I love creative and challenging projects in the emerging technology product space. I have a background in tech, innovation, and product development, especially as applied to web and mobile apps in the entrepreneurship arena, but have recently moved into marketing. In my role as a product marketer, I have gravitated toward digital marketing as well as analytics/data mining. It fits well with my techie geek bent as well as my cloud angle on The Backup Window. (Be sure to catch my posts on Innovation Station too!) Outside of work at EMC, I enjoy exploring Boston’s culinary and jazz scene (often in combination), and travel as much as I can (35 countries and counting).

Yeah, Baby!

Heidi Biggar

Heidi Biggar

Marketing and IT Consultant, Data Protection and Availability Division
I’m often asked how a political science major at Tufts wound up in the IT world, covering backup, storage, virtualization and cloud of all things. Truth is, it’s really a love for learning, a need to understand the “bigger picture” and a desire to share that view with others that’s steered my path over the past 20 years, from campaign manager to editor, analyst and marketer. After hours, you’ll find me hanging with family, running 10ks through Peachtree City’s 90 miles of cart paths, watching football or reading. I’m a New England transplant enjoying life in the South. In my previous life, I also blogged for ComputerWorld, Enterprise Strategy Group and Hitachi Data Systems, but The Backup Window is my baby. It's been great watching it evolve.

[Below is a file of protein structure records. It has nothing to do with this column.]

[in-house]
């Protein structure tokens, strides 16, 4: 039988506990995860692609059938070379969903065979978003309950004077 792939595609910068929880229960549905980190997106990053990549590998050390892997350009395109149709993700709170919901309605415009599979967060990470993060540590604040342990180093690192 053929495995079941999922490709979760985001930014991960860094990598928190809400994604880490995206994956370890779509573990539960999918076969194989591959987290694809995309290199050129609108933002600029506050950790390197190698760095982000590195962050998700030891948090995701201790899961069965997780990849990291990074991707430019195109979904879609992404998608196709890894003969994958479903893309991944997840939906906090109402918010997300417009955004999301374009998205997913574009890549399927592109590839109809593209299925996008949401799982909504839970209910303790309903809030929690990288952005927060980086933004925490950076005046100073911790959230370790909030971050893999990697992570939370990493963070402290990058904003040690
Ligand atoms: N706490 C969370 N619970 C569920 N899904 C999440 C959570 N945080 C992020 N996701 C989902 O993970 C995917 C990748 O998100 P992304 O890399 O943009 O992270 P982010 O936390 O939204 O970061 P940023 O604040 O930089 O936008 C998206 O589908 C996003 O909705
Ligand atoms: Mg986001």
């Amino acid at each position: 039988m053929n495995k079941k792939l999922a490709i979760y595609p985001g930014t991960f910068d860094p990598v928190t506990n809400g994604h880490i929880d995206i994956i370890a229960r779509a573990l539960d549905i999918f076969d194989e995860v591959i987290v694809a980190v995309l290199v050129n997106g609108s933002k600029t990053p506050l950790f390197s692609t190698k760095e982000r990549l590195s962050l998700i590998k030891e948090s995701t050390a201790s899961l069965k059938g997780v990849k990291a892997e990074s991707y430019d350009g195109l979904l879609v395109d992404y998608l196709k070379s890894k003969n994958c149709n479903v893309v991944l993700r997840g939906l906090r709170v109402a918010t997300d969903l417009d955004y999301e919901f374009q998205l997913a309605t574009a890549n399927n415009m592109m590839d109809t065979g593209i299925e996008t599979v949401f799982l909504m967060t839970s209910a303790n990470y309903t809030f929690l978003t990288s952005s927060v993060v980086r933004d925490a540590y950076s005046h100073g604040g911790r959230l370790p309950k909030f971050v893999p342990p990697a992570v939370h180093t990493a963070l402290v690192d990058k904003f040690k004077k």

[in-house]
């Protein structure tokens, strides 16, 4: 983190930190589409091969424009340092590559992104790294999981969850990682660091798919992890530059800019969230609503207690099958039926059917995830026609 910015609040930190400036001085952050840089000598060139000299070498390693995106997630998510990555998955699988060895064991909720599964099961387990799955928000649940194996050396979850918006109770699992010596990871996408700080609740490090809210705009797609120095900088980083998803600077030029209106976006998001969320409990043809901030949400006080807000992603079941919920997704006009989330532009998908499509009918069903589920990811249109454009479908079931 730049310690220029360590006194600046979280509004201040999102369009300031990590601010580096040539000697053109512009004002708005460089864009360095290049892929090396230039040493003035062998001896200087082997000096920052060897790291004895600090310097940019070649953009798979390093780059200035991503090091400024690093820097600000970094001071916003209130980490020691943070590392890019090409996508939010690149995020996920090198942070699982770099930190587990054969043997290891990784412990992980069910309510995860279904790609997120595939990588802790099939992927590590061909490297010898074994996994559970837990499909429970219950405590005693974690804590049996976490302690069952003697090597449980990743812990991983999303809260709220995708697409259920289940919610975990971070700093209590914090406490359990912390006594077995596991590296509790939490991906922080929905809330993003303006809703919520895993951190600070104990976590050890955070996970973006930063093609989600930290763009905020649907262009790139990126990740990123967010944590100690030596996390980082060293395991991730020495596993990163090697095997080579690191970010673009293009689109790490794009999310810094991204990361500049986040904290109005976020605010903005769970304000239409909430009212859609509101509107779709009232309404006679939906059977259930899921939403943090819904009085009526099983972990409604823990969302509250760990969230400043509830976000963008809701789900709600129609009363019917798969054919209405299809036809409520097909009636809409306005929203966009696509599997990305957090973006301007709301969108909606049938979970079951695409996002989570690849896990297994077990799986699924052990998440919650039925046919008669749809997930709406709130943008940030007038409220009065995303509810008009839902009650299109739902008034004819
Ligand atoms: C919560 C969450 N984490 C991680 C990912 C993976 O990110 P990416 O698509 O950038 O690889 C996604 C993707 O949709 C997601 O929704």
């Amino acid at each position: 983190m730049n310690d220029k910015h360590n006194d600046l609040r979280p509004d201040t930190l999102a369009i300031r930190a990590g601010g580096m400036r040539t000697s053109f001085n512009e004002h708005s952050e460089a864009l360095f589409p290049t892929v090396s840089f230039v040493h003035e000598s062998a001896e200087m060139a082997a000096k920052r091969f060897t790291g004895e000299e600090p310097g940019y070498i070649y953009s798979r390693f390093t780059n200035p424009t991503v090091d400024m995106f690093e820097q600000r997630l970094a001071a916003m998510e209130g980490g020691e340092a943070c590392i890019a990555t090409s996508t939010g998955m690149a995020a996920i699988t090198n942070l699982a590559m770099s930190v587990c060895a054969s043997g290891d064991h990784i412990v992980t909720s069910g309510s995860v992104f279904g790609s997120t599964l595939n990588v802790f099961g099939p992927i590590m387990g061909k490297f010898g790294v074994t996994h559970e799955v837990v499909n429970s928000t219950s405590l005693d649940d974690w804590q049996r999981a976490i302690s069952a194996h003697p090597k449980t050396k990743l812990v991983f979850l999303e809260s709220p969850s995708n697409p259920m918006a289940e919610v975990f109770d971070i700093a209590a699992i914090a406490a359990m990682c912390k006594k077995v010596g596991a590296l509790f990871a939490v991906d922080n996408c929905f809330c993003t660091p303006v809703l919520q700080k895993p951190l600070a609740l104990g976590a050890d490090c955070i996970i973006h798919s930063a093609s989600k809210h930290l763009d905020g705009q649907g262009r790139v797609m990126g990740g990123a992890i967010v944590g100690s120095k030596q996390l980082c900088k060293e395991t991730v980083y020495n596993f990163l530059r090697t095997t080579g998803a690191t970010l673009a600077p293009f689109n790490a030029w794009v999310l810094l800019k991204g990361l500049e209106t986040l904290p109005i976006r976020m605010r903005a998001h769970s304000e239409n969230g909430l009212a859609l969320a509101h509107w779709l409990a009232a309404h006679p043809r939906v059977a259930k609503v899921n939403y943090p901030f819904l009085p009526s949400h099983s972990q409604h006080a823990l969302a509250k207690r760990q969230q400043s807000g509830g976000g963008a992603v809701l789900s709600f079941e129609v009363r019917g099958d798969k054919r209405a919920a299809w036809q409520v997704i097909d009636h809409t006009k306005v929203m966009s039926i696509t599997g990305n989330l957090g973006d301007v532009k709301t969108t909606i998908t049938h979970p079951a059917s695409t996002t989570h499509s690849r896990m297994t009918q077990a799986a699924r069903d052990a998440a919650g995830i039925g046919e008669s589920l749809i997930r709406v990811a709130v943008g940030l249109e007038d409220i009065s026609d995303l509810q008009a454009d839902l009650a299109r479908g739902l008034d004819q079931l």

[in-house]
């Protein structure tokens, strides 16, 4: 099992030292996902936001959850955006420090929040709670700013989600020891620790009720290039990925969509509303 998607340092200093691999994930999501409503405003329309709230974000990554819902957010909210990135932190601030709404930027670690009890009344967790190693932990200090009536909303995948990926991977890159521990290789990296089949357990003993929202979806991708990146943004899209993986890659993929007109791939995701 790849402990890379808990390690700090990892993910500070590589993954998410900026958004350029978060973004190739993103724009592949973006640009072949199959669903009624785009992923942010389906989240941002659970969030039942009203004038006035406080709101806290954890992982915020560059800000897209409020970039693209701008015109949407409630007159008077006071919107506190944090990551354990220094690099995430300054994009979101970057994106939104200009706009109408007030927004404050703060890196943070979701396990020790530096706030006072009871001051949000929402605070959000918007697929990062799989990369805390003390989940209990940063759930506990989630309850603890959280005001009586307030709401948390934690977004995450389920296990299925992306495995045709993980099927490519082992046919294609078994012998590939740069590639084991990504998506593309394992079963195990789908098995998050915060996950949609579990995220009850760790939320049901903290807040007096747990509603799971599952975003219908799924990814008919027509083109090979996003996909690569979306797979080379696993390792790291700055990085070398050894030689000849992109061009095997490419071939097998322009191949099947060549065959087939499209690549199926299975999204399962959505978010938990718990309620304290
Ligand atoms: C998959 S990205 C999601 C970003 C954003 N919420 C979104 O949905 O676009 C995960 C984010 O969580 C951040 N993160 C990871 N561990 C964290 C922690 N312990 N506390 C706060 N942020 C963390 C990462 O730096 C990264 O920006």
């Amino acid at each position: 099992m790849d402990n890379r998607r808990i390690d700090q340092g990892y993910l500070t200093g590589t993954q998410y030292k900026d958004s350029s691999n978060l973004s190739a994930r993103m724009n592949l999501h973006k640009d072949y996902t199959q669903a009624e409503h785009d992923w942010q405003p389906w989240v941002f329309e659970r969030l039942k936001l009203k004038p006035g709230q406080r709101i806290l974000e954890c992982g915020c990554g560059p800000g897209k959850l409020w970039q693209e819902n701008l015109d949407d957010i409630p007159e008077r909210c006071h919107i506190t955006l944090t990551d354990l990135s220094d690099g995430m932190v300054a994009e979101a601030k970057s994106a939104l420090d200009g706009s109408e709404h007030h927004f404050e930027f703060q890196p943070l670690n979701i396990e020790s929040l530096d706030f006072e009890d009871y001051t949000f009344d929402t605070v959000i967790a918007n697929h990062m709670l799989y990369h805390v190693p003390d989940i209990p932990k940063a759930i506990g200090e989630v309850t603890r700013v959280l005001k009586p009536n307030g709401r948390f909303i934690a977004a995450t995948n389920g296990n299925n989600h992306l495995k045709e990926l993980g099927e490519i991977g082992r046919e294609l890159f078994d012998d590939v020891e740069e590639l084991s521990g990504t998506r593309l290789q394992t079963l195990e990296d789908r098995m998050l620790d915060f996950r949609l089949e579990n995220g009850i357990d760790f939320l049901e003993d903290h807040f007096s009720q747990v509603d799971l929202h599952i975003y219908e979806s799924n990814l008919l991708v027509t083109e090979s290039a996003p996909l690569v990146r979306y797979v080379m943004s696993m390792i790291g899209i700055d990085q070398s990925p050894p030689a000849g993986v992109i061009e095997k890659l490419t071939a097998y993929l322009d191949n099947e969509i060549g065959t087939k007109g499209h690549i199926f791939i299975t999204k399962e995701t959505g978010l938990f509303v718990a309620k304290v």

Okay, so I can’t resist… As my 15-year-old daughter would say, “It’s just too good.”

I’m talking about the massive media response to Mike Myer’s recent baby news, as edited and looped by Conan O’Brien’s team. Hi-lar-ious!

I think Los Angeles Times columnist Meredith Blake summed it up best: “As groaningly predictable as each individual ‘Yeah, baby’ joke is, somehow edited together, the effect is magic, proving that sometimes the whole is truly much greater than the sum of its parts.”

I know it had my entire family—from my husband to my 13-year-old daughter—laughing and doing their best “Yeah, Baby” impersonations, and only my husband and I have seen the movie. (By the way, my husband nailed it. He’s the Abstract Thinker in the house.)

Now, if only I get them to respond to technology topics in such a way. De-dupe… protection storage… backup transformation… yeah, baby!

I can dream